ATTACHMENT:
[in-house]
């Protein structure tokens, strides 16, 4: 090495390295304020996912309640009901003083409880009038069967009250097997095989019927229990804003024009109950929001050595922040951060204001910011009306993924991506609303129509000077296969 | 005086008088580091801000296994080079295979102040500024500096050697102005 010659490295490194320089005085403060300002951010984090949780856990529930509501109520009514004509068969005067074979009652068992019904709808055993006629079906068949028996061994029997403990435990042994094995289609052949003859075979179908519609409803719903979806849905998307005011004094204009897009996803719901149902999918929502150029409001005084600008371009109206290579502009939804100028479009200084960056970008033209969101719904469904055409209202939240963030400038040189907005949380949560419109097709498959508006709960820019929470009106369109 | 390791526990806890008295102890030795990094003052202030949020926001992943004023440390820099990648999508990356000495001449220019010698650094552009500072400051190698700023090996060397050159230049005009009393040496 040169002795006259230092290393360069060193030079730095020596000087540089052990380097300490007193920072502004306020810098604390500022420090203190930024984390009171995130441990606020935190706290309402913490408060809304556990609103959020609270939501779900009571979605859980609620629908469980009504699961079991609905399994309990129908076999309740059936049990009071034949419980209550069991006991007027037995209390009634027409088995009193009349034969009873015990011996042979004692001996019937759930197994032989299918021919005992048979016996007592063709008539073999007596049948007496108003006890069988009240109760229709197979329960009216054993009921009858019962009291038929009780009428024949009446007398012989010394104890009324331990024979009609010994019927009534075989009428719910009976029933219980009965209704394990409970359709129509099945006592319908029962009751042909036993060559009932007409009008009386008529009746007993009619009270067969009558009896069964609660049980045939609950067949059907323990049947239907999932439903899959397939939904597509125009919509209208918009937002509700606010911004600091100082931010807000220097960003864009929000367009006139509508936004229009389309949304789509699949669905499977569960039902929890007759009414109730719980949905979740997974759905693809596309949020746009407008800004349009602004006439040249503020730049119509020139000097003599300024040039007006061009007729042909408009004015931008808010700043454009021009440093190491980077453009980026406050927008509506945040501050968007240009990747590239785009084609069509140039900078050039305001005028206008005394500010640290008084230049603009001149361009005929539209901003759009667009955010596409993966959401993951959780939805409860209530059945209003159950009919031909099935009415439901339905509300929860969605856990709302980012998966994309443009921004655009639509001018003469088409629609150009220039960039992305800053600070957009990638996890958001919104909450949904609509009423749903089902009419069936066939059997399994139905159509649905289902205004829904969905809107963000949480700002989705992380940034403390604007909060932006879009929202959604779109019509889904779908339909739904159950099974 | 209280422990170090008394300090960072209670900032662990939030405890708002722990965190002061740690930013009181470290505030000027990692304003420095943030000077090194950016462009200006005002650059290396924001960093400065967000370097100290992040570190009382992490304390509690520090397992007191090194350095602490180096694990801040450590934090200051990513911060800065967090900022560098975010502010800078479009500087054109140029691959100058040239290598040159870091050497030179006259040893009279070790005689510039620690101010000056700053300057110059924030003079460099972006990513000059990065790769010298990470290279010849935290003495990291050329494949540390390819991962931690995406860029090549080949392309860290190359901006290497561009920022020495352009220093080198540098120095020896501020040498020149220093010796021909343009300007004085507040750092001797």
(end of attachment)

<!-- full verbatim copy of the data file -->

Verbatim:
[in-house]
């Protein structure tokens, strides 16, 4: 090495390295304020996912309640009901003083409880009038069967009250097997095989019927229990804003024009109950929001050595922040951060204001910011009306993924991506609303129509000077296969 | 005086008088580091801000296994080079295979102040500024500096050697102005 010659490295490194320089005085403060300002951010984090949780856990529930509501109520009514004509068969005067074979009652068992019904709808055993006629079906068949028996061994029997403990435990042994094995289609052949003859075979179908519609409803719903979806849905998307005011004094204009897009996803719901149902999918929502150029409001005084600008371009109206290579502009939804100028479009200084960056970008033209969101719904469904055409209202939240963030400038040189907005949380949560419109097709498959508006709960820019929470009106369109 | 390791526990806890008295102890030795990094003052202030949020926001992943004023440390820099990648999508990356000495001449220019010698650094552009500072400051190698700023090996060397050159230049005009009393040496 040169002795006259230092290393360069060193030079730095020596000087540089052990380097300490007193920072502004306020810098604390500022420090203190930024984390009171995130441990606020935190706290309402913490408060809304556990609103959020609270939501779900009571979605859980609620629908469980009504699961079991609905399994309990129908076999309740059936049990009071034949419980209550069991006991007027037995209390009634027409088995009193009349034969009873015990011996042979004692001996019937759930197994032989299918021919005992048979016996007592063709008539073999007596049948007496108003006890069988009240109760229709197979329960009216054993009921009858019962009291038929009780009428024949009446007398012989010394104890009324331990024979009609010994019927009534075989009428719910009976029933219980009965209704394990409970359709129509099945006592319908029962009751042909036993060559009932007409009008009386008529009746007993009619009270067969009558009896069964609660049980045939609950067949059907323990049947239907999932439903899959397939939904597509125009919509209208918009937002509700606010911004600091100082931010807000220097960003864009929000367009006139509508936004229009389309949304789509699949669905499977569960039902929890007759009414109730719980949905979740997974759905693809596309949020746009407008800004349009602004006439040249503020730049119509020139000097003599300024040039007006061009007729042909408009004015931008808010700043454009021009440093190491980077453009980026406050927008509506945040501050968007240009990747590239785009084609069509140039900078050039305001005028206008005394500010640290008084230049603009001149361009005929539209901003759009667009955010596409993966959401993951959780939805409860209530059945209003159950009919031909099935009415439901339905509300929860969605856990709302980012998966994309443009921004655009639509001018003469088409629609150009220039960039992305800053600070957009990638996890958001919104909450949904609509009423749903089902009419069936066939059997399994139905159509649905289902205004829904969905809107963000949480700002989705992380940034403390604007909060932006879009929202959604779109019509889904779908339909739904159950099974 | 209280422990170090008394300090960072209670900032662990939030405890708002722990965190002061740690930013009181470290505030000027990692304003420095943030000077090194950016462009200006005002650059290396924001960093400065967000370097100290992040570190009382992490304390509690520090397992007191090194350095602490180096694990801040450590934090200051990513911060800065967090900022560098975010502010800078479009500087054109140029691959100058040239290598040159870091050497030179006259040893009279070790005689510039620690101010000056700053300057110059924030003079460099972006990513000059990065790769010298990470290279010849935290003495990291050329494949540390390819991962931690995406860029090549080949392309860290190359901006290497561009920022020495352009220093080198540098120095020896501020040498020149220093010796021909343009300007004085507040750092001797």